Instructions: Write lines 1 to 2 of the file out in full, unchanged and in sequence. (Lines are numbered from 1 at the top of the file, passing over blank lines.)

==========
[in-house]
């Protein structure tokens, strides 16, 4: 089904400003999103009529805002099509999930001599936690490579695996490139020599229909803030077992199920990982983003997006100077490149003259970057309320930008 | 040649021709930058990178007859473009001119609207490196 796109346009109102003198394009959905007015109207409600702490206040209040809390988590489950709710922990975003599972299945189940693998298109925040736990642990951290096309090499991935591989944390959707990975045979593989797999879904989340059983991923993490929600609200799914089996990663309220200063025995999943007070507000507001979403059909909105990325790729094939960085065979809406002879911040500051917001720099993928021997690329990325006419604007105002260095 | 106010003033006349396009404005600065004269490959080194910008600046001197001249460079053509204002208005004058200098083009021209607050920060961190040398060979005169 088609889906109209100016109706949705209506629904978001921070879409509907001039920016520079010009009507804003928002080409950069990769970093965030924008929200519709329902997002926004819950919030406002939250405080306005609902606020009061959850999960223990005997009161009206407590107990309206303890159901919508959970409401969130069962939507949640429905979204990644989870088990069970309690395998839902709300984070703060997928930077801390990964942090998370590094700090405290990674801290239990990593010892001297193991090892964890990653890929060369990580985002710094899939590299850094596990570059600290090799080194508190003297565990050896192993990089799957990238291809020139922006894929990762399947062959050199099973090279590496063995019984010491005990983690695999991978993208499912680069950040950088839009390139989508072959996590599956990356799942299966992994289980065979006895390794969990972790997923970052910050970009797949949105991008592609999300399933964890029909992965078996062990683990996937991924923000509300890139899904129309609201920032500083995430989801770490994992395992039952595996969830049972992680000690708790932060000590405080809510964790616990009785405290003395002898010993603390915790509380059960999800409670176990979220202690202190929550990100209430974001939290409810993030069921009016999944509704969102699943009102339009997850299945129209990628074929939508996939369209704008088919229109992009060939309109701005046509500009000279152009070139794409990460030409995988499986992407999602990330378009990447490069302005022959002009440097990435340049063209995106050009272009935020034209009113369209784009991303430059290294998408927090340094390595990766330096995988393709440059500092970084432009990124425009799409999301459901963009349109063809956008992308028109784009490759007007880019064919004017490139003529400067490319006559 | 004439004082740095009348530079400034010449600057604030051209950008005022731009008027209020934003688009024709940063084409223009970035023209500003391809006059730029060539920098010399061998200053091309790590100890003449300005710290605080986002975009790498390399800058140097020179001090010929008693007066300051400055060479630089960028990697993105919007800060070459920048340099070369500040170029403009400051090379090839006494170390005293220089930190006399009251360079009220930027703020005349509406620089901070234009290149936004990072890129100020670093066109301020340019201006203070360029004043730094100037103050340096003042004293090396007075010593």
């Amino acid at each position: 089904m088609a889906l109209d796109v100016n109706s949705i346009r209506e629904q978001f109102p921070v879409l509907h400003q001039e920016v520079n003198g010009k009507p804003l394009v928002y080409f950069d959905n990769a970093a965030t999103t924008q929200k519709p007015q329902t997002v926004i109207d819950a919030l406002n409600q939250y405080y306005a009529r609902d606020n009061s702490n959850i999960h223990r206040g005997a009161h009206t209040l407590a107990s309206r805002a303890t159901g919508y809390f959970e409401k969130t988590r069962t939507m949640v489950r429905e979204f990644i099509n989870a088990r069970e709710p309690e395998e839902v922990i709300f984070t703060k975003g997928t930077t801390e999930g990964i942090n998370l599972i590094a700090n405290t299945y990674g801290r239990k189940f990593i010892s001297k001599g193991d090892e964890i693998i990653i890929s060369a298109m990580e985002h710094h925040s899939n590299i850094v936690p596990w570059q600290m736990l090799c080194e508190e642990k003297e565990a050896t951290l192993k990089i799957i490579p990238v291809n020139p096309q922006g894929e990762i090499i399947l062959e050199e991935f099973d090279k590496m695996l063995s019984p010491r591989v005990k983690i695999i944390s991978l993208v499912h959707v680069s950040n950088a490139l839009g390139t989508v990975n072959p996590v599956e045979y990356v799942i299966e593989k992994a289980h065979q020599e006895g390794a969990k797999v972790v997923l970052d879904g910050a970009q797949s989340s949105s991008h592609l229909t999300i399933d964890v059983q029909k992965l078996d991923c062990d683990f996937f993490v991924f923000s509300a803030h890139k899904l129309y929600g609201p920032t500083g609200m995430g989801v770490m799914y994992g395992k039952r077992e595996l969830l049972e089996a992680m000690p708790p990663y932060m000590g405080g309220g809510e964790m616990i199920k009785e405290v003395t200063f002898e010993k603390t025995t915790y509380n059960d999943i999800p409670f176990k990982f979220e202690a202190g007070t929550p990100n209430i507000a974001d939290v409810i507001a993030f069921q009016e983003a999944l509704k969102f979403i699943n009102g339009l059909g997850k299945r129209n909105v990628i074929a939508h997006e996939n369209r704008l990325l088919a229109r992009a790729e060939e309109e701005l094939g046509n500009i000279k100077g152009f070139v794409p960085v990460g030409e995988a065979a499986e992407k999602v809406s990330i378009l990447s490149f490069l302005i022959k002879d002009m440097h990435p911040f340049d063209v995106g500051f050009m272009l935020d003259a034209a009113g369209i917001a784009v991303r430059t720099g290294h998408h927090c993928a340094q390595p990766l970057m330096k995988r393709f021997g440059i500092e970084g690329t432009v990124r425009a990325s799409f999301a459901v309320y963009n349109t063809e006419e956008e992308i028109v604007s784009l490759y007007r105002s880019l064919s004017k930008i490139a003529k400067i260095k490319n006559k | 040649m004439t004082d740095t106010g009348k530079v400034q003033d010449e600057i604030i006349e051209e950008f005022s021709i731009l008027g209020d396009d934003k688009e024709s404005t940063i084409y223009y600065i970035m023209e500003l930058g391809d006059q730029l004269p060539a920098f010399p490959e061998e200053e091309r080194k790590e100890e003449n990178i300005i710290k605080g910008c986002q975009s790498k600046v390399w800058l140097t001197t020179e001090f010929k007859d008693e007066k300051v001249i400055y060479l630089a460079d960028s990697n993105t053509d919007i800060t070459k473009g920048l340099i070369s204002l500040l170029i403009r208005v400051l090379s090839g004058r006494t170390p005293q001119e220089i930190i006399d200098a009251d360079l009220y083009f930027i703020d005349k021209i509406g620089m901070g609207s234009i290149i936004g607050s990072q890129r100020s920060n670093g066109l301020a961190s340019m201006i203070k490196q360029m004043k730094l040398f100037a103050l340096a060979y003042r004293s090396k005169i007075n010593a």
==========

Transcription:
[in-house]
């Protein structure tokens, strides 16, 4: 089904400003999103009529805002099509999930001599936690490579695996490139020599229909803030077992199920990982983003997006100077490149003259970057309320930008 | 040649021709930058990178007859473009001119609207490196 796109346009109102003198394009959905007015109207409600702490206040209040809390988590489950709710922990975003599972299945189940693998298109925040736990642990951290096309090499991935591989944390959707990975045979593989797999879904989340059983991923993490929600609200799914089996990663309220200063025995999943007070507000507001979403059909909105990325790729094939960085065979809406002879911040500051917001720099993928021997690329990325006419604007105002260095 | 106010003033006349396009404005600065004269490959080194910008600046001197001249460079053509204002208005004058200098083009021209607050920060961190040398060979005169 088609889906109209100016109706949705209506629904978001921070879409509907001039920016520079010009009507804003928002080409950069990769970093965030924008929200519709329902997002926004819950919030406002939250405080306005609902606020009061959850999960223990005997009161009206407590107990309206303890159901919508959970409401969130069962939507949640429905979204990644989870088990069970309690395998839902709300984070703060997928930077801390990964942090998370590094700090405290990674801290239990990593010892001297193991090892964890990653890929060369990580985002710094899939590299850094596990570059600290090799080194508190003297565990050896192993990089799957990238291809020139922006894929990762399947062959050199099973090279590496063995019984010491005990983690695999991978993208499912680069950040950088839009390139989508072959996590599956990356799942299966992994289980065979006895390794969990972790997923970052910050970009797949949105991008592609999300399933964890029909992965078996062990683990996937991924923000509300890139899904129309609201920032500083995430989801770490994992395992039952595996969830049972992680000690708790932060000590405080809510964790616990009785405290003395002898010993603390915790509380059960999800409670176990979220202690202190929550990100209430974001939290409810993030069921009016999944509704969102699943009102339009997850299945129209990628074929939508996939369209704008088919229109992009060939309109701005046509500009000279152009070139794409990460030409995988499986992407999602990330378009990447490069302005022959002009440097990435340049063209995106050009272009935020034209009113369209784009991303430059290294998408927090340094390595990766330096995988393709440059500092970084432009990124425009799409999301459901963009349109063809956008992308028109784009490759007007880019064919004017490139003529400067490319006559 | 004439004082740095009348530079400034010449600057604030051209950008005022731009008027209020934003688009024709940063084409223009970035023209500003391809006059730029060539920098010399061998200053091309790590100890003449300005710290605080986002975009790498390399800058140097020179001090010929008693007066300051400055060479630089960028990697993105919007800060070459920048340099070369500040170029403009400051090379090839006494170390005293220089930190006399009251360079009220930027703020005349509406620089901070234009290149936004990072890129100020670093066109301020340019201006203070360029004043730094100037103050340096003042004293090396007075010593």